Owen takes the pessimistic view and in the short-term, in the context of the next Assembly Election, I'm sure he is correct. However, despite the cock-ups and acts of deliberate sabotage, the Conservative-UUP project succeeded in pushing occasionally forward a tantalising vision of what kind of politics could evolve in an ideal scenario. I've said before that "Unionist Unity", which the UUP and DUP seem to be inexorably heading for, need not be the death-knell for such a vision; indeed, it could actually have the unintended (by the UUPers who are pushing for pacts with the DUP anyway) consequence of providing a hefty momentum to those wishing to promote the kind of non-communal politics offered in the rest of the UK. The next few months will prove whether there are enough prepared to put in the work and take the risk when the opportunity arises, but I'm convinced that opportunity will be there.
Lee's is more of a resigned, rather than outright pessimistic, opinion- "identity" politics is here to stay for the foreseeable future but as the shift moves inevitably onto policy decisions which need to be made at Stormont there will be slight movement across the sectarian boundaries: eg some Catholic middle-class preferring the DUP/UUP's views to those of the SDLP/SF on grammar schools. The problem with the present situation is that, to a large extent, there is very little difference between the policies which all voters demand and those which are given by all their respective parties: woe betide the Shinner or Duper that decides to push too strongly the topic of women's reproductive rights for example. Theoretically the DUP and the UUP are right-wing, conservative parties but they run a mile from translating that stance into what should be their economic policy. A voter who wishes to vote solely on economic issues is faced with 3 parties (DUP, UUP and the SDLP) who offer very similar leftish, vaguely Keynesian solutions to our financial crisis and a party (Sinn Fein) whose policies in this area make even Hugo Chavez's attempts to demolish Venezuela's economy seem rational and sane.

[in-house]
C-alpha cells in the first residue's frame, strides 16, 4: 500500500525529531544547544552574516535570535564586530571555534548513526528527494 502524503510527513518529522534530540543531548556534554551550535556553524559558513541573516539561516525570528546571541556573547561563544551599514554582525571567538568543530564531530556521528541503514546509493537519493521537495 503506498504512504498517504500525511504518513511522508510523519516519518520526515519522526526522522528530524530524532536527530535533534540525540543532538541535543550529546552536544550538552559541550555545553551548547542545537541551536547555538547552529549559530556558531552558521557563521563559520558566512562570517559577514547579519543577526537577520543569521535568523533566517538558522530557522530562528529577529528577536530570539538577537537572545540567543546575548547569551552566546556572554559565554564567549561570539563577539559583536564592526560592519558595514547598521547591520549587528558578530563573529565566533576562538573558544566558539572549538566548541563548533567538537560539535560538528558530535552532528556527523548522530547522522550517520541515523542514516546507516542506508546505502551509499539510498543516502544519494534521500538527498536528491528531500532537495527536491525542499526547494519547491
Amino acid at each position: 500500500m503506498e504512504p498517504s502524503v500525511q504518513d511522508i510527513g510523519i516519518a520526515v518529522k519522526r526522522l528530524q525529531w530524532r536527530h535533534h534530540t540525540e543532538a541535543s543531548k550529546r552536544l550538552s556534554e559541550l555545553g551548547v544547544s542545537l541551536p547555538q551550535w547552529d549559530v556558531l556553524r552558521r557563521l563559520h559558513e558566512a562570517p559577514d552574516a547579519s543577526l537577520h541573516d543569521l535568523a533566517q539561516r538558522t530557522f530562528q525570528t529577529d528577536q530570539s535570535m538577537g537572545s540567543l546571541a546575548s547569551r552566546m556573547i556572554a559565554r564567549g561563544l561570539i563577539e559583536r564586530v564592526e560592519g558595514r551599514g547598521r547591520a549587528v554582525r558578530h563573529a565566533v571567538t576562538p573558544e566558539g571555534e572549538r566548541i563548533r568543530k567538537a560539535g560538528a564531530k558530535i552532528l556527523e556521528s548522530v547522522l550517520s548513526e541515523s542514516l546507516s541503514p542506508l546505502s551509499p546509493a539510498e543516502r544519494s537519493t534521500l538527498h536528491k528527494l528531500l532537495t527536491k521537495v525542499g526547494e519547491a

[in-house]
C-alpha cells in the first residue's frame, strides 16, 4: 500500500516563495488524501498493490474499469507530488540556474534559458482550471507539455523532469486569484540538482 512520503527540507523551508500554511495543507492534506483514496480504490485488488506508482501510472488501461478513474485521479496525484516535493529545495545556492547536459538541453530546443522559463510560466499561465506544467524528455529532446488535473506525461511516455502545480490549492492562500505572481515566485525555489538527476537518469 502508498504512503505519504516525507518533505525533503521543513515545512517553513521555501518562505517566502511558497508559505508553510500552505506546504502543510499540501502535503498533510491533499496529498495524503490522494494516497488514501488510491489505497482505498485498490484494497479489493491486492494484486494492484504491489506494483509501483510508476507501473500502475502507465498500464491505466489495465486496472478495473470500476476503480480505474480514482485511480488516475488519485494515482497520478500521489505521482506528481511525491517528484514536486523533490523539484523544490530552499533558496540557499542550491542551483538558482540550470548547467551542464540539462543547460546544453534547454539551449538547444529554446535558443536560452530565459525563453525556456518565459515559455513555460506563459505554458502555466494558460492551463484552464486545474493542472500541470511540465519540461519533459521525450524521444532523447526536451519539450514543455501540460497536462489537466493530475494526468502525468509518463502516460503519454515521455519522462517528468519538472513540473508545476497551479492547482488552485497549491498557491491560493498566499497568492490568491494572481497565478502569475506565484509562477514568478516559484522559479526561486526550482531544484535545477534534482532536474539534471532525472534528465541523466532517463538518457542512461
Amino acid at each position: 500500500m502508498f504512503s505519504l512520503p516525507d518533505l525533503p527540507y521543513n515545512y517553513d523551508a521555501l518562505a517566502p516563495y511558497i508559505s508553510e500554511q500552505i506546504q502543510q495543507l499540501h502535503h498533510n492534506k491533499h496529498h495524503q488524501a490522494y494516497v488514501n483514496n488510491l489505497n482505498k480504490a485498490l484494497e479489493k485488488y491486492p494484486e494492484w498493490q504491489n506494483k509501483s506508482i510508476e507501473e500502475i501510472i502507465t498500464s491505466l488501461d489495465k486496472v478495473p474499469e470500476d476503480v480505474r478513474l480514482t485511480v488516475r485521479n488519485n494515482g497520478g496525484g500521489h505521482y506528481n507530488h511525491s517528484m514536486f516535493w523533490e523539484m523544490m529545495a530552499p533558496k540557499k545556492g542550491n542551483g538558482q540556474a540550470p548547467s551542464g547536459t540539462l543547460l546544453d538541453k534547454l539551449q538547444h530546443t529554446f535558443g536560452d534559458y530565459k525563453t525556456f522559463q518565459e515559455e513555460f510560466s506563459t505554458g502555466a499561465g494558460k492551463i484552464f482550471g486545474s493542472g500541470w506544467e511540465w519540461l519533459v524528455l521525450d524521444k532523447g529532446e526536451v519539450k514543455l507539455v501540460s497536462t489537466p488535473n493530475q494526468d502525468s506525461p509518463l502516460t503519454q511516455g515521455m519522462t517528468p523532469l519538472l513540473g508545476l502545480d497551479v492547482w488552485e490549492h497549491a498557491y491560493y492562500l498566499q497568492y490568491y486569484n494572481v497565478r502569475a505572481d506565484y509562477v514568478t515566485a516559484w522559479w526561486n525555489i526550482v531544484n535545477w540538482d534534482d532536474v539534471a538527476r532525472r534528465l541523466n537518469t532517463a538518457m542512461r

Choice does exist on policy, but effectively only in the cultural/communal area and whilst that remains the case, politics here isn't going to move anytime soon out of the bunkers.
Finally, you should all roll back the doom and gloom and take in this piece from Dilettante:
Do we Unionists take too defensive a stance, constantly sitting back, waiting and worrying about the next nationalist onslaught?
Is ours too much of a reactive political philosophy?
Unionism must first shake off the pessimism that presently appears to dominate it. With that done, it must prepare to go on the offensive again. To stop apologising for itself. To stop accepting every nationalist triumph as a new status quo. To fight like an ideology that believes in itself. Fingers crossed, we could all be "neo-unionists" yet.Amen to that!